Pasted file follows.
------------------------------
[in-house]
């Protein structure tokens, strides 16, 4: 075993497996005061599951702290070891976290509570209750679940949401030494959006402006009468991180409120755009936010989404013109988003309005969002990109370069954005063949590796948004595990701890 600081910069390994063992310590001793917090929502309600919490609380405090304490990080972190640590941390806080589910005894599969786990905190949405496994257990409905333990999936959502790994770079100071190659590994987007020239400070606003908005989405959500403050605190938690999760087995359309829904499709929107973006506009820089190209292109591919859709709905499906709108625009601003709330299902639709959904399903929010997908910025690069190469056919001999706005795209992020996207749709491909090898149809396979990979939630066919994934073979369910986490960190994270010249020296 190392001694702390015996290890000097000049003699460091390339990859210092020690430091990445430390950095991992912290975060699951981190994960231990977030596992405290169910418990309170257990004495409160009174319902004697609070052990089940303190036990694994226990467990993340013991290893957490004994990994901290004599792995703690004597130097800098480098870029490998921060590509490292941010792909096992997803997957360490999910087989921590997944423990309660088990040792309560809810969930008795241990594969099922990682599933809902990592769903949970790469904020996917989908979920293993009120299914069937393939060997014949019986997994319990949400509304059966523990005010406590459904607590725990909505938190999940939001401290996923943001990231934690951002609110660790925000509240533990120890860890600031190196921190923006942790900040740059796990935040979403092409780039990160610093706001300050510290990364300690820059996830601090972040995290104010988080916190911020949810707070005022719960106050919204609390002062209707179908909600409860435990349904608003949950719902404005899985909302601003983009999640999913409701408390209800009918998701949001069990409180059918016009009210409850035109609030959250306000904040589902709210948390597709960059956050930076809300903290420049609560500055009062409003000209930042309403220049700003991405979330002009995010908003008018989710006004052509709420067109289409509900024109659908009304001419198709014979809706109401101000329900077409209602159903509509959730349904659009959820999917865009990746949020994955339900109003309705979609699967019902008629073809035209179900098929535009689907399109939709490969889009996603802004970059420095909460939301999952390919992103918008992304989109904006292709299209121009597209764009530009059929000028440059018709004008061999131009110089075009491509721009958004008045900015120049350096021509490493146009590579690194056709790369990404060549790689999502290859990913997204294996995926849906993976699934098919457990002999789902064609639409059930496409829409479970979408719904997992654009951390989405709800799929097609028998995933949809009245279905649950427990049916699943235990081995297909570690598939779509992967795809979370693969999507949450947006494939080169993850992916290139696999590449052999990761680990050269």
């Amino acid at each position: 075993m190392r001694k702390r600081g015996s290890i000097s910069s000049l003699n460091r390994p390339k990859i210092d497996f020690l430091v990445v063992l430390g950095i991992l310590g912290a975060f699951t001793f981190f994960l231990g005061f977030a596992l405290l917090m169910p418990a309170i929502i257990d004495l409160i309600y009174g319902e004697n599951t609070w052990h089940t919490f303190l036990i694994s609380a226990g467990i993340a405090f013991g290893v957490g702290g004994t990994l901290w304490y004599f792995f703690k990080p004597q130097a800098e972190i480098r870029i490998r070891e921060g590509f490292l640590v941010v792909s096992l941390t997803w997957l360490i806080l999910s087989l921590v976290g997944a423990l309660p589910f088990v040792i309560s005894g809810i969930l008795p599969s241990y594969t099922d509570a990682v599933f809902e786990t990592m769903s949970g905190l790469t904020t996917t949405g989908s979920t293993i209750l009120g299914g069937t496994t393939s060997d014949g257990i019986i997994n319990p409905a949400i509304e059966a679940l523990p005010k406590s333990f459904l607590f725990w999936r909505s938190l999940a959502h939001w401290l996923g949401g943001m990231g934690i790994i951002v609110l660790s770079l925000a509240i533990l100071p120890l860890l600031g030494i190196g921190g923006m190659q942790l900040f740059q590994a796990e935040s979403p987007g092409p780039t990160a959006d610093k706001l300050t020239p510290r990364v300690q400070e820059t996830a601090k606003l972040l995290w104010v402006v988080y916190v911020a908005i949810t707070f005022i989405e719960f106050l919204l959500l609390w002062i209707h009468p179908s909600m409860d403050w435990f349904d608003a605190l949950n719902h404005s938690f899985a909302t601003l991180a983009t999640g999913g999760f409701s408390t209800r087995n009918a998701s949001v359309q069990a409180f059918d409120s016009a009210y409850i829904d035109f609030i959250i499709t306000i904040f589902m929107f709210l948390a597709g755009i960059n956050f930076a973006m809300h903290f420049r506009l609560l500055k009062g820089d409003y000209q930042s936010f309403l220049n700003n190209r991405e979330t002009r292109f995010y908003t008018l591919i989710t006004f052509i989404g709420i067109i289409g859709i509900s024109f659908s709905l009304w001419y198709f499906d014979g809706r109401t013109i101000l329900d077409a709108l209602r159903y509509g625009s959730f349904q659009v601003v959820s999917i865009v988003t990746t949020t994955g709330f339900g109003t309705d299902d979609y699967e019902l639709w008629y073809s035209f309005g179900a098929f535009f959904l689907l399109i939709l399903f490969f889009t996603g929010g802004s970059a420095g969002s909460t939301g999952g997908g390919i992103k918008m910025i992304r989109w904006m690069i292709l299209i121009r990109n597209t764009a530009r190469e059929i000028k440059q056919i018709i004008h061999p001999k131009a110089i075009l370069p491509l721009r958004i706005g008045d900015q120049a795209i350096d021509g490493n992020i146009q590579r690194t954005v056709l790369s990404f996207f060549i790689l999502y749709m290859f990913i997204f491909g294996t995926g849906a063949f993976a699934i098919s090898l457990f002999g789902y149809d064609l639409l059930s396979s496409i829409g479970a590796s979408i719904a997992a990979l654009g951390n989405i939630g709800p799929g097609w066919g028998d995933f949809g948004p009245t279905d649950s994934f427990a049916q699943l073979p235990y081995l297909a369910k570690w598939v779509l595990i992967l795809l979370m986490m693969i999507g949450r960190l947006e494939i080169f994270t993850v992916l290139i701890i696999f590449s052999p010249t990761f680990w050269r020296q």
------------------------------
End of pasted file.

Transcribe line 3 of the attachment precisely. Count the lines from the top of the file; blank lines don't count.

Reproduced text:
């Amino acid at each position: 075993m190392r001694k702390r600081g015996s290890i000097s910069s000049l003699n460091r390994p390339k990859i210092d497996f020690l430091v990445v063992l430390g950095i991992l310590g912290a975060f699951t001793f981190f994960l231990g005061f977030a596992l405290l917090m169910p418990a309170i929502i257990d004495l409160i309600y009174g319902e004697n599951t609070w052990h089940t919490f303190l036990i694994s609380a226990g467990i993340a405090f013991g290893v957490g702290g004994t990994l901290w304490y004599f792995f703690k990080p004597q130097a800098e972190i480098r870029i490998r070891e921060g590509f490292l640590v941010v792909s096992l941390t997803w997957l360490i806080l999910s087989l921590v976290g997944a423990l309660p589910f088990v040792i309560s005894g809810i969930l008795p599969s241990y594969t099922d509570a990682v599933f809902e786990t990592m769903s949970g905190l790469t904020t996917t949405g989908s979920t293993i209750l009120g299914g069937t496994t393939s060997d014949g257990i019986i997994n319990p409905a949400i509304e059966a679940l523990p005010k406590s333990f459904l607590f725990w999936r909505s938190l999940a959502h939001w401290l996923g949401g943001m990231g934690i790994i951002v609110l660790s770079l925000a509240i533990l100071p120890l860890l600031g030494i190196g921190g923006m190659q942790l900040f740059q590994a796990e935040s979403p987007g092409p780039t990160a959006d610093k706001l300050t020239p510290r990364v300690q400070e820059t996830a601090k606003l972040l995290w104010v402006v988080y916190v911020a908005i949810t707070f005022i989405e719960f106050l919204l959500l609390w002062i209707h009468p179908s909600m409860d403050w435990f349904d608003a605190l949950n719902h404005s938690f899985a909302t601003l991180a983009t999640g999913g999760f409701s408390t209800r087995n009918a998701s949001v359309q069990a409180f059918d409120s016009a009210y409850i829904d035109f609030i959250i499709t306000i904040f589902m929107f709210l948390a597709g755009i960059n956050f930076a973006m809300h903290f420049r506009l609560l500055k009062g820089d409003y000209q930042s936010f309403l220049n700003n190209r991405e979330t002009r292109f995010y908003t008018l591919i989710t006004f052509i989404g709420i067109i289409g859709i509900s024109f659908s709905l009304w001419y198709f499906d014979g809706r109401t013109i101000l329900d077409a709108l209602r159903y509509g625009s959730f349904q659009v601003v959820s999917i865009v988003t990746t949020t994955g709330f339900g109003t309705d299902d979609y699967e019902l639709w008629y073809s035209f309005g179900a098929f535009f959904l689907l399109i939709l399903f490969f889009t996603g929010g802004s970059a420095g969002s909460t939301g999952g997908g390919i992103k918008m910025i992304r989109w904006m690069i292709l299209i121009r990109n597209t764009a530009r190469e059929i000028k440059q056919i018709i004008h061999p001999k131009a110089i075009l370069p491509l721009r958004i706005g008045d900015q120049a795209i350096d021509g490493n992020i146009q590579r690194t954005v056709l790369s990404f996207f060549i790689l999502y749709m290859f990913i997204f491909g294996t995926g849906a063949f993976a699934i098919s090898l457990f002999g789902y149809d064609l639409l059930s396979s496409i829409g479970a590796s979408i719904a997992a990979l654009g951390n989405i939630g709800p799929g097609w066919g028998d995933f949809g948004p009245t279905d649950s994934f427990a049916q699943l073979p235990y081995l297909a369910k570690w598939v779509l595990i992967l795809l979370m986490m693969i999507g949450r960190l947006e494939i080169f994270t993850v992916l290139i701890i696999f590449s052999p010249t990761f680990w050269r020296q």